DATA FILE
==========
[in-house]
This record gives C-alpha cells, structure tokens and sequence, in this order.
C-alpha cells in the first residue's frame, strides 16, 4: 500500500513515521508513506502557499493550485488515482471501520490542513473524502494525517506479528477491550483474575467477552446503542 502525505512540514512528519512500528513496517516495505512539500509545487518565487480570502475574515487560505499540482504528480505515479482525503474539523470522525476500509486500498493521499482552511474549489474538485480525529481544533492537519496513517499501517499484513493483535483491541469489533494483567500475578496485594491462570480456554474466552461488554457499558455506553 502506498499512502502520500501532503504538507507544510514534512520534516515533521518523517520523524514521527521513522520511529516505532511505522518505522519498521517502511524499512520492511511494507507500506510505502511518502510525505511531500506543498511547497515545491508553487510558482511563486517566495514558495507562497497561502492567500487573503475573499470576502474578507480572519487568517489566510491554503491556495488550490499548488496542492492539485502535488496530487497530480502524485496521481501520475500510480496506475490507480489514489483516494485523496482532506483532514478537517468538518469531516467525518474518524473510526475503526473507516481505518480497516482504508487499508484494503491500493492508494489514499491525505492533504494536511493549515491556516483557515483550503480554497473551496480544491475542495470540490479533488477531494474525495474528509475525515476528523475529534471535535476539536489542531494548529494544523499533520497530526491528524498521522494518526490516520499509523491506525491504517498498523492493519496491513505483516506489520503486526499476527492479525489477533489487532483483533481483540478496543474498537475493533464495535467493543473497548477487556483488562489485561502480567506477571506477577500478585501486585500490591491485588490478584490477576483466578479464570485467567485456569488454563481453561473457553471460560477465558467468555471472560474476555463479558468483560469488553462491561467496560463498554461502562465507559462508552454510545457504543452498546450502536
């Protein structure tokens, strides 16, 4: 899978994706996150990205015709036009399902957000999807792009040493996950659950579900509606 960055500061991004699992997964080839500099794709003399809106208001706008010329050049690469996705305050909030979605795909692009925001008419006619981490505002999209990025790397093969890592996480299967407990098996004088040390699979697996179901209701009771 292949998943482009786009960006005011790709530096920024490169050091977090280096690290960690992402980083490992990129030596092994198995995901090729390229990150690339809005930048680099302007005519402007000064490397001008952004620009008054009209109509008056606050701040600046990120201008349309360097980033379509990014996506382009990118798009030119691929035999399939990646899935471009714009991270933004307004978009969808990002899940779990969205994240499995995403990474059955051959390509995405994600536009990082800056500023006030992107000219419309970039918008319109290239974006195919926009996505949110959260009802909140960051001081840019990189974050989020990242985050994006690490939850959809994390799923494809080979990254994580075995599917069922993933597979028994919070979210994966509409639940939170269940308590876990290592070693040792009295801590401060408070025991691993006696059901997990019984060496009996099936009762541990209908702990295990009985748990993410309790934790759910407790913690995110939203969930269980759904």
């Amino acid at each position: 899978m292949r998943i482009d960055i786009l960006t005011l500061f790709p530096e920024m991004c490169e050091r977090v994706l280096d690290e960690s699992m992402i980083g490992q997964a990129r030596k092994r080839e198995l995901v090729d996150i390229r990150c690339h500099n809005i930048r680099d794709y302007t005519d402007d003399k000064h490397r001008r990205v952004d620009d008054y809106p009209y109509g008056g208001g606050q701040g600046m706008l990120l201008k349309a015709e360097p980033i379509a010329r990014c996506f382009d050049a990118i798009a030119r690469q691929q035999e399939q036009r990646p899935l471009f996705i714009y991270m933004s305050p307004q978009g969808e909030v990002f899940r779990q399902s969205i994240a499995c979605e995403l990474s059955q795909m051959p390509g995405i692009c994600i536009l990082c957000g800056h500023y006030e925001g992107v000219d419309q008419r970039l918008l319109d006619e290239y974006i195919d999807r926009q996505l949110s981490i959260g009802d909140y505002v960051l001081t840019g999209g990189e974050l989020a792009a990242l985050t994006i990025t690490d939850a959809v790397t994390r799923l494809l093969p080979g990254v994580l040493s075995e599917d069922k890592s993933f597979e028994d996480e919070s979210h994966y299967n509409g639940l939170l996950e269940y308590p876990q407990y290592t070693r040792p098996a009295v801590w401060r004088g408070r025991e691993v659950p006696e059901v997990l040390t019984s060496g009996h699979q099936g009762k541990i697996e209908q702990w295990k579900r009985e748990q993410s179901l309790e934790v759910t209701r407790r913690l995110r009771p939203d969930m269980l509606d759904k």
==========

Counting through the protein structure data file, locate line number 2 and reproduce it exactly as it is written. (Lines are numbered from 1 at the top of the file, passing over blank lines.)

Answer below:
This record gives C-alpha cells, structure tokens and sequence, in this order.